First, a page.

It’s mid-August, which means that the Fall semester is either just beginning or on the horizon for middle school, high school, and college students.
While this semester promises to be a bit more “normal” than last semester (knock on wood), that is — for many — a double-edged sword.
While distance learning was certainly a big ol’ dumpster fire last year, one thing that did happen was lots of “habitual” obligations fell by the wayside. For some, this opened up their schedules in a way that allowed them more time for family, hobbies, or other meaningful non-work activities.
While this semester will likely see a return for many pre-pandemic activities, that doesn’t mean that you have to give up new activities that you’ve found meaningful.
It just means that you need to be a bit more intentional about using your time.
[T]ime blocking…means that you structure out your day by defining specific blocks of time that you want to work on a specific activity…
One of the best habits that I picked up during the pandemic was time blocking.
While it goes by a few different names, time blocking essentially means that you structure out your day by defining specific blocks of time that you want to work on a specific activity (or activities).
There are a few reasons why this activity is so helpful (at least for me):
- It forces you to confront the “hard-edges” of your schedule. Whether you have a lot of commitments or a few, denying the reality of your schedule is a recipe for overwork and overwhelm.
- It lets you schedule (and track) progress on important but not urgent tasks. It’s easy to forget (or procrastinate) work on long-term projects until it’s too late. Scheduling time for this work on a regular basis will move them forward in a way that a couple of all-nighters can’t.
- It reduces the tendency to lose time to distractions by giving specific tasks to a certain time. If you finish a task early, you can either take a break or start your next task (and end your workday) earlier.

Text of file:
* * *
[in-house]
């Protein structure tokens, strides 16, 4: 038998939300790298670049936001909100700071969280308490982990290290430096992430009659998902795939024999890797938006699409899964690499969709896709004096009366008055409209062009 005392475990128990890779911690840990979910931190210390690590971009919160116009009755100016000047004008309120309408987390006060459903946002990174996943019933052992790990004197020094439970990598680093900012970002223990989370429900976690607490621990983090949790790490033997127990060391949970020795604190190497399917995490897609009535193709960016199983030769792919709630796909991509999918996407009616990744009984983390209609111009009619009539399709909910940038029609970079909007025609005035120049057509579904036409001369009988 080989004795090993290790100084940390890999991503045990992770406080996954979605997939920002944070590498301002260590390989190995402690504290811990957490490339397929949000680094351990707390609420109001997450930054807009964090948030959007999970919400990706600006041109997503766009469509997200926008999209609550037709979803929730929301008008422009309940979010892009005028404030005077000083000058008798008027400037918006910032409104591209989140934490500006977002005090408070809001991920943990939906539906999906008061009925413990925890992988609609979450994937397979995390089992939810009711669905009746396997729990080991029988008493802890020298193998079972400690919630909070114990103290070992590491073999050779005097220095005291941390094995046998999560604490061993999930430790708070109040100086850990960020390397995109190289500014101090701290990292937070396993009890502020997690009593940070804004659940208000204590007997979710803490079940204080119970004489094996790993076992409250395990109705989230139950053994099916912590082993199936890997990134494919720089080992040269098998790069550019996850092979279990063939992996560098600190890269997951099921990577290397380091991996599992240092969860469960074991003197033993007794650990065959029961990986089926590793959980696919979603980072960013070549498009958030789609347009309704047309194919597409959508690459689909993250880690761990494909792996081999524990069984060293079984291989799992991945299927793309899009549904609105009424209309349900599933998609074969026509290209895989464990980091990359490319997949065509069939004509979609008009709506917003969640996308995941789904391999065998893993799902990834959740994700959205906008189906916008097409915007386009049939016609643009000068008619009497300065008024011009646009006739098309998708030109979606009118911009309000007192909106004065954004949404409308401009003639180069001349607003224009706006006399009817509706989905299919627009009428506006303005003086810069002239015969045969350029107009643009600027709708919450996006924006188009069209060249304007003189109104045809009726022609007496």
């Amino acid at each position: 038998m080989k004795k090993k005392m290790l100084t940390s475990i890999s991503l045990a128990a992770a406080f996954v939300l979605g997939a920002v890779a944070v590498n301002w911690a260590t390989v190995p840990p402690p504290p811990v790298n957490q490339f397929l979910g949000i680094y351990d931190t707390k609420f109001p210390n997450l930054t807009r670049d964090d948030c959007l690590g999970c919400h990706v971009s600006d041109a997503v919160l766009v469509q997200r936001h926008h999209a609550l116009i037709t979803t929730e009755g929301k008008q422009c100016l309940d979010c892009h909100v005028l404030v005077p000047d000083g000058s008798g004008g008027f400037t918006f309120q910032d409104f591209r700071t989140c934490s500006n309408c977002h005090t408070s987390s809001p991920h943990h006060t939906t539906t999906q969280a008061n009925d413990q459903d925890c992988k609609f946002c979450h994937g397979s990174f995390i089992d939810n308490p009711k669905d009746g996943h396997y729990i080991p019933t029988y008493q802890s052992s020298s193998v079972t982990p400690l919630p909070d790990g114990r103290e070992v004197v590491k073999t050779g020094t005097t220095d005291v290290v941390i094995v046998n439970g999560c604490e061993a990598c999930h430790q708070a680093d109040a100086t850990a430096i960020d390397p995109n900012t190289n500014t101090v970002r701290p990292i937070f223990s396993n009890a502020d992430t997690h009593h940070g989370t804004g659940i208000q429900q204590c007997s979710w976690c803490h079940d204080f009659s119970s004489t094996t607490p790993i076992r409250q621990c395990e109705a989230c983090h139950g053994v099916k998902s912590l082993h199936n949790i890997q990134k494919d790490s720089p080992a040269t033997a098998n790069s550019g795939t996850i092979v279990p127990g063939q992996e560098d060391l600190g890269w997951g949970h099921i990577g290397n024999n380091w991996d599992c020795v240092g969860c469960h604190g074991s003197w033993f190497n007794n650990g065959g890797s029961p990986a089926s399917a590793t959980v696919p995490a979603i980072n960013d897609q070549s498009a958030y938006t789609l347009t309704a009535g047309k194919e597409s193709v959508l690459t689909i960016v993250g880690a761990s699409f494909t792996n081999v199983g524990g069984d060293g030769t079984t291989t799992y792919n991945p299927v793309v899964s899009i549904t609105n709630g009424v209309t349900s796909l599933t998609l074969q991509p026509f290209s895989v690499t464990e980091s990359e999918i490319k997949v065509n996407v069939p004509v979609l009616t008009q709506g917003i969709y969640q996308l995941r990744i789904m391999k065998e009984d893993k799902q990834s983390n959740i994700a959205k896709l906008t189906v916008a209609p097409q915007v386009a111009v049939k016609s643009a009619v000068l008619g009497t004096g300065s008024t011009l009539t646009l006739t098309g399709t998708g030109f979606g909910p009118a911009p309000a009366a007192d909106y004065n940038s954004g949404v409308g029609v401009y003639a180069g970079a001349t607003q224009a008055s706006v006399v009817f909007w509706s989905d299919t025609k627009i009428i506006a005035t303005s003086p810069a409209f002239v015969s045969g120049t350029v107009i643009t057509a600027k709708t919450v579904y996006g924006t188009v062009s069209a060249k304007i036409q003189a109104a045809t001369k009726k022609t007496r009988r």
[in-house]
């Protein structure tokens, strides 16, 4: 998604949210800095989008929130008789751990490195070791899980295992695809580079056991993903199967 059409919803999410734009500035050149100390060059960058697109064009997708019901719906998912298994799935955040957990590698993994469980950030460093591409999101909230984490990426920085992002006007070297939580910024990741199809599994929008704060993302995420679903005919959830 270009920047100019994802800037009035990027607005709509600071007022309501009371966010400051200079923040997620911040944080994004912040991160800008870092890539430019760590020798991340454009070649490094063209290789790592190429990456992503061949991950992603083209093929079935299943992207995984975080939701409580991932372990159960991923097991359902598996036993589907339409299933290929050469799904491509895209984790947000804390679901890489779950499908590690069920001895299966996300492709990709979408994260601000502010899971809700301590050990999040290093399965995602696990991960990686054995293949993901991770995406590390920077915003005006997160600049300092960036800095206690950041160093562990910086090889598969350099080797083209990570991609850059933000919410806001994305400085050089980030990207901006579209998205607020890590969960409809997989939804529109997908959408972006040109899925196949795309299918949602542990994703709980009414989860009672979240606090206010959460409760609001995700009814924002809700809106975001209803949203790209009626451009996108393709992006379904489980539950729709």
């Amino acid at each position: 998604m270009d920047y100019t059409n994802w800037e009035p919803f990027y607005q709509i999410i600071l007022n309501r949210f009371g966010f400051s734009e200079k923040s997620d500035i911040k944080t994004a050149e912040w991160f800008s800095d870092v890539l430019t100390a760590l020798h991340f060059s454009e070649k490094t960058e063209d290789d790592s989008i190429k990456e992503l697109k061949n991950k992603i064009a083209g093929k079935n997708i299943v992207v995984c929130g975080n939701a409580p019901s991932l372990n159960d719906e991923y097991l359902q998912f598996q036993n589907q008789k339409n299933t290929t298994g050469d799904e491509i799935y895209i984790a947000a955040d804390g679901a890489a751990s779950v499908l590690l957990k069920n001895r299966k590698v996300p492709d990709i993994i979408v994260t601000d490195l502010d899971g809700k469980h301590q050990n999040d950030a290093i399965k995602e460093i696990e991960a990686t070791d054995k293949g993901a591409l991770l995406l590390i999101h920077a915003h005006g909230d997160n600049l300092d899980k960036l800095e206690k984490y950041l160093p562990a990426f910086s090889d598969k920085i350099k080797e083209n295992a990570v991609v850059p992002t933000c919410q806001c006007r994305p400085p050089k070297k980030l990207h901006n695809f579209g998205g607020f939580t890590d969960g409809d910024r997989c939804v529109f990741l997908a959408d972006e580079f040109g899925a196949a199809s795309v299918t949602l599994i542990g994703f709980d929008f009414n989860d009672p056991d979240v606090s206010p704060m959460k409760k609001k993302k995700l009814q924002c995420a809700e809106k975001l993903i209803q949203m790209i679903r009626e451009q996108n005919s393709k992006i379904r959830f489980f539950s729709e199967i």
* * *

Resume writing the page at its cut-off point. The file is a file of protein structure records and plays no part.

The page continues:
- By planning out your work, you can have a clear “end-of-work” time, even when you’re working from home. By having a clear separation between your work and personal time, you can reduce (or avoid) burnout.
If you’ve never given much thought to how you structure your workday, and you’re anxious about the return of all your prior commitments, this is an excellent time to try out time blocking.
Time Blocking Resources
Although I didn’t call it time-blocking at the time, back in 2018 I wrote about scheduling practice time on your calendar. This is especially important for high school and college students since they often have a lot of extra-curricular opportunities and long-term projects which require regular work to make progress.
My wife (a perpetually busy pianist, vocalist, and teacher) wrote a similar article about scheduling and time-blocking in her productivity blog on her website. Again, although she doesn’t call it “time blocking”, the basic idea is the same. This is how she manages her schedule, and she is quite busy.
I first heard of time-blocking from Cal Newport. While I use Google Calendar to do my scheduling and time blocking (since my wife can easily see it), Cal recommends using paper. I did buy (and use) his paper Time Block Planner for a few weeks, but since I had to copy the blocks to my Google Calendar whenever I made or updated them, I ended up eventually dropping the paper planner.
I still recommend the planner, though, since I did really enjoy writing it “manually”, and the planner has a 20-page essay that goes into a lot of depth about his time-block system. Cal also created a website for his planner that has some useful information about the process and a video showing how to use it.